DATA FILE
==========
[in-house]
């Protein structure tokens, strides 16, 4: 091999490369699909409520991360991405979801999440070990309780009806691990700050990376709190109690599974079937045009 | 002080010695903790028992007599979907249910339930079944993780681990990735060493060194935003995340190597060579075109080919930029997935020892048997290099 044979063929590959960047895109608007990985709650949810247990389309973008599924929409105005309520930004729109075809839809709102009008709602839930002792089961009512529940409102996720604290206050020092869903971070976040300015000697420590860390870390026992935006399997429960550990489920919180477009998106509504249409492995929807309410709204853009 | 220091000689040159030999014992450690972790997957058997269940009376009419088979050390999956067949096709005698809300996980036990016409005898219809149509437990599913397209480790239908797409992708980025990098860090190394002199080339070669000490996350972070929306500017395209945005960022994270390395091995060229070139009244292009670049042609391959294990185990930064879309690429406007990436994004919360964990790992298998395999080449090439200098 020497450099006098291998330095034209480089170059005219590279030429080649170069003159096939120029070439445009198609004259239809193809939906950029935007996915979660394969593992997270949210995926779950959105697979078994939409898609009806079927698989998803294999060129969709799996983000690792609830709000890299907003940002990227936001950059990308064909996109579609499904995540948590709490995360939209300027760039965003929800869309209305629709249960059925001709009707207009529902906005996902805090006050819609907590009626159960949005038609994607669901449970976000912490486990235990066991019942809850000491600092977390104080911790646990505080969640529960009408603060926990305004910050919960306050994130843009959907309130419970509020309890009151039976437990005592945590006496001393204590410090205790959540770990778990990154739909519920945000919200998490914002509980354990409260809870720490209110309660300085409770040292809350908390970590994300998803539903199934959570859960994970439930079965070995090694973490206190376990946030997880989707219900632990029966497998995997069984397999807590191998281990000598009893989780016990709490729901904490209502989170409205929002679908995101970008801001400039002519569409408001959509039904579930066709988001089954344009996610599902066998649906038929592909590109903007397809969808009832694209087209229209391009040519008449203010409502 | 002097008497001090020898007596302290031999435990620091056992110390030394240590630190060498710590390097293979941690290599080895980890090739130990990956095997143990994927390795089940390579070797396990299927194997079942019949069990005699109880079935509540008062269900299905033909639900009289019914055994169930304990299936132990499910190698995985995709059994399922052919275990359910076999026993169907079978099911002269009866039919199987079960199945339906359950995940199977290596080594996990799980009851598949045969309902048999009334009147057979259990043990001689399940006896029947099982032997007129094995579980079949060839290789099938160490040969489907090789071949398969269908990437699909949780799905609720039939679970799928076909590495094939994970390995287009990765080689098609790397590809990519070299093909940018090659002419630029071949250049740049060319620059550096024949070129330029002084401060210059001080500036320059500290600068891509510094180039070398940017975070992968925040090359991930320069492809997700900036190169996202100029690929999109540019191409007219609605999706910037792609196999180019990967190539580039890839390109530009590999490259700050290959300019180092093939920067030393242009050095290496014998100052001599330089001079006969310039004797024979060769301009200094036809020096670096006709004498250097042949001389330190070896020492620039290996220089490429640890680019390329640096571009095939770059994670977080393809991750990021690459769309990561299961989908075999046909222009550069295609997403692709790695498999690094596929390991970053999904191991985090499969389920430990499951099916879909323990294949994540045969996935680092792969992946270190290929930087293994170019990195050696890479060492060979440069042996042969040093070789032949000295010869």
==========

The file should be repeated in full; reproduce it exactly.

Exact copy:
[in-house]
């Protein structure tokens, strides 16, 4: 091999490369699909409520991360991405979801999440070990309780009806691990700050990376709190109690599974079937045009 | 002080010695903790028992007599979907249910339930079944993780681990990735060493060194935003995340190597060579075109080919930029997935020892048997290099 044979063929590959960047895109608007990985709650949810247990389309973008599924929409105005309520930004729109075809839809709102009008709602839930002792089961009512529940409102996720604290206050020092869903971070976040300015000697420590860390870390026992935006399997429960550990489920919180477009998106509504249409492995929807309410709204853009 | 220091000689040159030999014992450690972790997957058997269940009376009419088979050390999956067949096709005698809300996980036990016409005898219809149509437990599913397209480790239908797409992708980025990098860090190394002199080339070669000490996350972070929306500017395209945005960022994270390395091995060229070139009244292009670049042609391959294990185990930064879309690429406007990436994004919360964990790992298998395999080449090439200098 020497450099006098291998330095034209480089170059005219590279030429080649170069003159096939120029070439445009198609004259239809193809939906950029935007996915979660394969593992997270949210995926779950959105697979078994939409898609009806079927698989998803294999060129969709799996983000690792609830709000890299907003940002990227936001950059990308064909996109579609499904995540948590709490995360939209300027760039965003929800869309209305629709249960059925001709009707207009529902906005996902805090006050819609907590009626159960949005038609994607669901449970976000912490486990235990066991019942809850000491600092977390104080911790646990505080969640529960009408603060926990305004910050919960306050994130843009959907309130419970509020309890009151039976437990005592945590006496001393204590410090205790959540770990778990990154739909519920945000919200998490914002509980354990409260809870720490209110309660300085409770040292809350908390970590994300998803539903199934959570859960994970439930079965070995090694973490206190376990946030997880989707219900632990029966497998995997069984397999807590191998281990000598009893989780016990709490729901904490209502989170409205929002679908995101970008801001400039002519569409408001959509039904579930066709988001089954344009996610599902066998649906038929592909590109903007397809969808009832694209087209229209391009040519008449203010409502 | 002097008497001090020898007596302290031999435990620091056992110390030394240590630190060498710590390097293979941690290599080895980890090739130990990956095997143990994927390795089940390579070797396990299927194997079942019949069990005699109880079935509540008062269900299905033909639900009289019914055994169930304990299936132990499910190698995985995709059994399922052919275990359910076999026993169907079978099911002269009866039919199987079960199945339906359950995940199977290596080594996990799980009851598949045969309902048999009334009147057979259990043990001689399940006896029947099982032997007129094995579980079949060839290789099938160490040969489907090789071949398969269908990437699909949780799905609720039939679970799928076909590495094939994970390995287009990765080689098609790397590809990519070299093909940018090659002419630029071949250049740049060319620059550096024949070129330029002084401060210059001080500036320059500290600068891509510094180039070398940017975070992968925040090359991930320069492809997700900036190169996202100029690929999109540019191409007219609605999706910037792609196999180019990967190539580039890839390109530009590999490259700050290959300019180092093939920067030393242009050095290496014998100052001599330089001079006969310039004797024979060769301009200094036809020096670096006709004498250097042949001389330190070896020492620039290996220089490429640890680019390329640096571009095939770059994670977080393809991750990021690459769309990561299961989908075999046909222009550069295609997403692709790695498999690094596929390991970053999904191991985090499969389920430990499951099916879909323990294949994540045969996935680092792969992946270190290929930087293994170019990195050696890479060492060979440069042996042969040093070789032949000295010869």